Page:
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Her name is Betsy. Right now, she lives in a garage, but the students who bought her for $200 on Craigslist hope she will one day power a light bulb.

An old, rusty exercise machine, "Betsy" is the brainchild of 12 students working together through an independent study with Senior Research Engineer Christopher Bull. Once the students fully implement their design to modify their existing weight machine, Betsy will do more than help burn calories — she will convert a weight lifter's motion to electrical energy.

The project grew out of the Brown Progress Initiative, an organization Benjamin Mandel '09 founded last year to advance sustainable product design, he said.

The original idea for the project was to build an energy-generating bike, said Chinmaya Kulkarni '11, who had previously built such a machine for an environmental science class.

But Mandel and Kulkarni soon realized that designing an energy-generating bike is far from a new idea, so they decided to build an energy-generating weight-lifting machine instead, Kulkarni said.

"It's a lot more challenging technically, and it's never been done before," he said.

It was too late to propose a Group Independent Study Project, Mandel said, so interested students enrolled in an independent study instead. Better by Design, a Brown-RISD umbrella group that encourages student involvement in socially responsible design, awarded the group a $1,500 grant to support the project.

Mandel recruited friends and members of emPOWER and BPI to join the project. The current group's 12 members represent every class year and even include one graduate student.

"One of the coolest things about the project is that we only have one engineer on the team and she's a chemical engineer," Kulkarni said.

Rather than build a machine from scratch, the group of students — who represent such diverse concentrations as economics and biology — developed a design to modify an existing model.

"All we're doing is taking out the weight stack and putting in a generator and gear system," Kulkarni said. "That part will be our invention."

The machine will "capture the mechanical energy produced by your muscles and convert it to electrical energy," said Gerard Bell '09.

Unlike a traditional leg-extension machine, Betsy will work antagonistic muscle sets, Kulkarni said. The machine's generator will produce resistance for both upward and downward motions, he said.

The upward motion of the machine will exercise a person's quadriceps, said Ben Howard '11, and its downward motion will work the weight lifter's hamstrings.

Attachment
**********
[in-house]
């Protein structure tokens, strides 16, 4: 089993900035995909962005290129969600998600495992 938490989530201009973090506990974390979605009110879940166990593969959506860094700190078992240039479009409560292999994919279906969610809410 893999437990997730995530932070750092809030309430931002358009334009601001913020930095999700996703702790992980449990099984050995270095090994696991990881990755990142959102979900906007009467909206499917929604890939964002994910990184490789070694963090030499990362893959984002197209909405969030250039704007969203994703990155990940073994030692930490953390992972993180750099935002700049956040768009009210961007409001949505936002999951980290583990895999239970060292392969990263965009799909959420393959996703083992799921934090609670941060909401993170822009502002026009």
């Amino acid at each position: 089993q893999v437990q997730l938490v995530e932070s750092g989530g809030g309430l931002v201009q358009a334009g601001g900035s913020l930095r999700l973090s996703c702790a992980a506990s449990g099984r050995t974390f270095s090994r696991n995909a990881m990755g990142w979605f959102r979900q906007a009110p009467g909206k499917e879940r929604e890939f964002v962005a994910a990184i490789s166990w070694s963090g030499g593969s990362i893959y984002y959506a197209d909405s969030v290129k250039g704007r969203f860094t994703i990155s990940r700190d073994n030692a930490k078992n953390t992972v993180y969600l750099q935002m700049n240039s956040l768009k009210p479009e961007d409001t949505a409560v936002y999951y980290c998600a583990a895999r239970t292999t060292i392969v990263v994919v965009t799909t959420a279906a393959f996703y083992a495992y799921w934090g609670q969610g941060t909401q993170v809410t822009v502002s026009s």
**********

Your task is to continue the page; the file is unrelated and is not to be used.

It was difficult to agree upon a design at first, Howard said. The group considered using magnets and hydraulics before settling on the current design because of its efficiency, he said.

While Bull, the group's adviser, has lent them a generator for the machine, designing a gear system proved to be one of the group's main challenges.

"Going in, we had a more idealistic view," Mandel said, but "we've hit weeks at a time when we were stuck."

For one class, Mandel bought a special $30 "gear systems" K'Nex set as a toy model, he said. "I don't know how instrumental it'll end up being for our design, but it was a fun diversion for a day," he said.

Bull sometimes gave the students engineering demonstrations, Mandel said. But mostly, Bull said, he let the students figure out their own design and was impressed by their

The group bought Betsy on Craigslist over a month ago and currently stores her in the garage of an off-campus house of several seniors involved in the project. Though the students had previously removed the machine's weight stack, they only began major modifications this week, Mandel said.

The group is unsure exactly how much energy Betsy will generate, Bell said. Under optimal conditions, Betsy could theoretically generate close to 250 watts of power, he said, but the actual amount will be lower, taking friction and other factors into account.

But because lifting weights is not a continuous motion, a light bulb powered by the machine would flicker on and off, according to Mandel. To provide continuous power, the machine would need a battery or some other way to store energy, he said.

Regardless of how much energy the machine actually generates, the group wants to show that it can be done.

"This is a proof of concept," Kulkarni said. "This is not going to be a perfect machine. It's not going to look slick right away. This is not a finished product."

The class met officially for the last time on Monday, but the group plans to meet multiple times a week for the rest of the semester.

The group's goal of finishing Betsy before the summer is "realistic, but ambitious," Kulkarni said. "Since we're not engineers, a lot can go wrong."

Their plans don't end with Betsy's completion — several of the students are planning to modify an indoor rowing machine they recently bought on eBay, and the group's members are hatching ways to showcase Betsy.

One member proposed using Betsy to light up a Christmas tree, while someone else joked the machine should light a menorah instead.

"I just think a menorah might be more realistic in terms of the power generated," said Michael Groth '09.


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